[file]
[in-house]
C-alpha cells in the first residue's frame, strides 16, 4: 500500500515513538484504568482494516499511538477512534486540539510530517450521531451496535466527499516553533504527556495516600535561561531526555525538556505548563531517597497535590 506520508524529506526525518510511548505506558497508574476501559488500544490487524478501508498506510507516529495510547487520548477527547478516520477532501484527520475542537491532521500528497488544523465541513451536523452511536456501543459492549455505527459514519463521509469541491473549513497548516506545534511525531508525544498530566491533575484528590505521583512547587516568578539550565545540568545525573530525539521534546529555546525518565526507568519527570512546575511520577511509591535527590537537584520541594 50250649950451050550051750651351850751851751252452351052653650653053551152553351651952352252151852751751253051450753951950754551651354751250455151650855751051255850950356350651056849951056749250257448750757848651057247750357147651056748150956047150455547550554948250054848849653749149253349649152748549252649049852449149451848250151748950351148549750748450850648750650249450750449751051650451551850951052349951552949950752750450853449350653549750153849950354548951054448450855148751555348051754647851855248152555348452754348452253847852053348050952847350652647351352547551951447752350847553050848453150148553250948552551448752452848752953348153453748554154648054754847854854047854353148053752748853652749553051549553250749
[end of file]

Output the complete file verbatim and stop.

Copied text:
[in-house]
C-alpha cells in the first residue's frame, strides 16, 4: 500500500515513538484504568482494516499511538477512534486540539510530517450521531451496535466527499516553533504527556495516600535561561531526555525538556505548563531517597497535590 506520508524529506526525518510511548505506558497508574476501559488500544490487524478501508498506510507516529495510547487520548477527547478516520477532501484527520475542537491532521500528497488544523465541513451536523452511536456501543459492549455505527459514519463521509469541491473549513497548516506545534511525531508525544498530566491533575484528590505521583512547587516568578539550565545540568545525573530525539521534546529555546525518565526507568519527570512546575511520577511509591535527590537537584520541594 50250649950451050550051750651351850751851751252452351052653650653053551152553351651952352252151852751751253051450753951950754551651354751250455151650855751051255850950356350651056849951056749250257448750757848651057247750357147651056748150956047150455547550554948250054848849653749149253349649152748549252649049852449149451848250151748950351148549750748450850648750650249450750449751051650451551850951052349951552949950752750450853449350653549750153849950354548951054448450855148751555348051754647851855248152555348452754348452253847852053348050952847350652647351352547551951447752350847553050848453150148553250948552551448752452848752953348153453748554154648054754847854854047854353148053752748853652749553051549553250749